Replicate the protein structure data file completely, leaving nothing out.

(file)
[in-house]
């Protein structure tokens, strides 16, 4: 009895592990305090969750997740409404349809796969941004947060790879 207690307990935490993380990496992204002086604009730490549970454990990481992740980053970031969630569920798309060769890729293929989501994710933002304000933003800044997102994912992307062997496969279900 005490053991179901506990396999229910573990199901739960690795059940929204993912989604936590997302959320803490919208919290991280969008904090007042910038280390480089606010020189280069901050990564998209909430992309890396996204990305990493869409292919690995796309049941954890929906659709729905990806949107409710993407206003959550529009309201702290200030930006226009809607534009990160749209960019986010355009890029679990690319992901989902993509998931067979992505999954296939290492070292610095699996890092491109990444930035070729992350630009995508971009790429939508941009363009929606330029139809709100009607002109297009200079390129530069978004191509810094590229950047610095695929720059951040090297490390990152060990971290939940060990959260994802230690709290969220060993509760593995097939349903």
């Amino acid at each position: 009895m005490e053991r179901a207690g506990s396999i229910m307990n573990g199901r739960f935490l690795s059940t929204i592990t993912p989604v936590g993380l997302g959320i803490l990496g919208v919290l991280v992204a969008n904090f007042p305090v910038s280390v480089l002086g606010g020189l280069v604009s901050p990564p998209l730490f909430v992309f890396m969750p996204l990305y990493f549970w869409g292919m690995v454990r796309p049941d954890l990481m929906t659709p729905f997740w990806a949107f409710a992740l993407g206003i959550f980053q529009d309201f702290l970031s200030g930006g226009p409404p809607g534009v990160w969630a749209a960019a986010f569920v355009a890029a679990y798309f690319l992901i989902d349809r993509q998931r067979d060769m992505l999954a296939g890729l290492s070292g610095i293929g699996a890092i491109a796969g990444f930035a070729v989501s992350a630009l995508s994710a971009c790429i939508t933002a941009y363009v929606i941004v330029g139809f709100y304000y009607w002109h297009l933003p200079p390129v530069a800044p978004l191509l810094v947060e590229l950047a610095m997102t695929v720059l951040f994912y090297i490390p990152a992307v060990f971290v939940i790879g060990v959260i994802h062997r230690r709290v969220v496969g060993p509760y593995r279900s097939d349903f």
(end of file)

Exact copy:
[in-house]
């Protein structure tokens, strides 16, 4: 009895592990305090969750997740409404349809796969941004947060790879 207690307990935490993380990496992204002086604009730490549970454990990481992740980053970031969630569920798309060769890729293929989501994710933002304000933003800044997102994912992307062997496969279900 005490053991179901506990396999229910573990199901739960690795059940929204993912989604936590997302959320803490919208919290991280969008904090007042910038280390480089606010020189280069901050990564998209909430992309890396996204990305990493869409292919690995796309049941954890929906659709729905990806949107409710993407206003959550529009309201702290200030930006226009809607534009990160749209960019986010355009890029679990690319992901989902993509998931067979992505999954296939290492070292610095699996890092491109990444930035070729992350630009995508971009790429939508941009363009929606330029139809709100009607002109297009200079390129530069978004191509810094590229950047610095695929720059951040090297490390990152060990971290939940060990959260994802230690709290969220060993509760593995097939349903």
């Amino acid at each position: 009895m005490e053991r179901a207690g506990s396999i229910m307990n573990g199901r739960f935490l690795s059940t929204i592990t993912p989604v936590g993380l997302g959320i803490l990496g919208v919290l991280v992204a969008n904090f007042p305090v910038s280390v480089l002086g606010g020189l280069v604009s901050p990564p998209l730490f909430v992309f890396m969750p996204l990305y990493f549970w869409g292919m690995v454990r796309p049941d954890l990481m929906t659709p729905f997740w990806a949107f409710a992740l993407g206003i959550f980053q529009d309201f702290l970031s200030g930006g226009p409404p809607g534009v990160w969630a749209a960019a986010f569920v355009a890029a679990y798309f690319l992901i989902d349809r993509q998931r067979d060769m992505l999954a296939g890729l290492s070292g610095i293929g699996a890092i491109a796969g990444f930035a070729v989501s992350a630009l995508s994710a971009c790429i939508t933002a941009y363009v929606i941004v330029g139809f709100y304000y009607w002109h297009l933003p200079p390129v530069a800044p978004l191509l810094v947060e590229l950047a610095m997102t695929v720059l951040f994912y090297i490390p990152a992307v060990f971290v939940i790879g060990v959260i994802h062997r230690r709290v969220v496969g060993p509760y593995r279900s097939d349903f």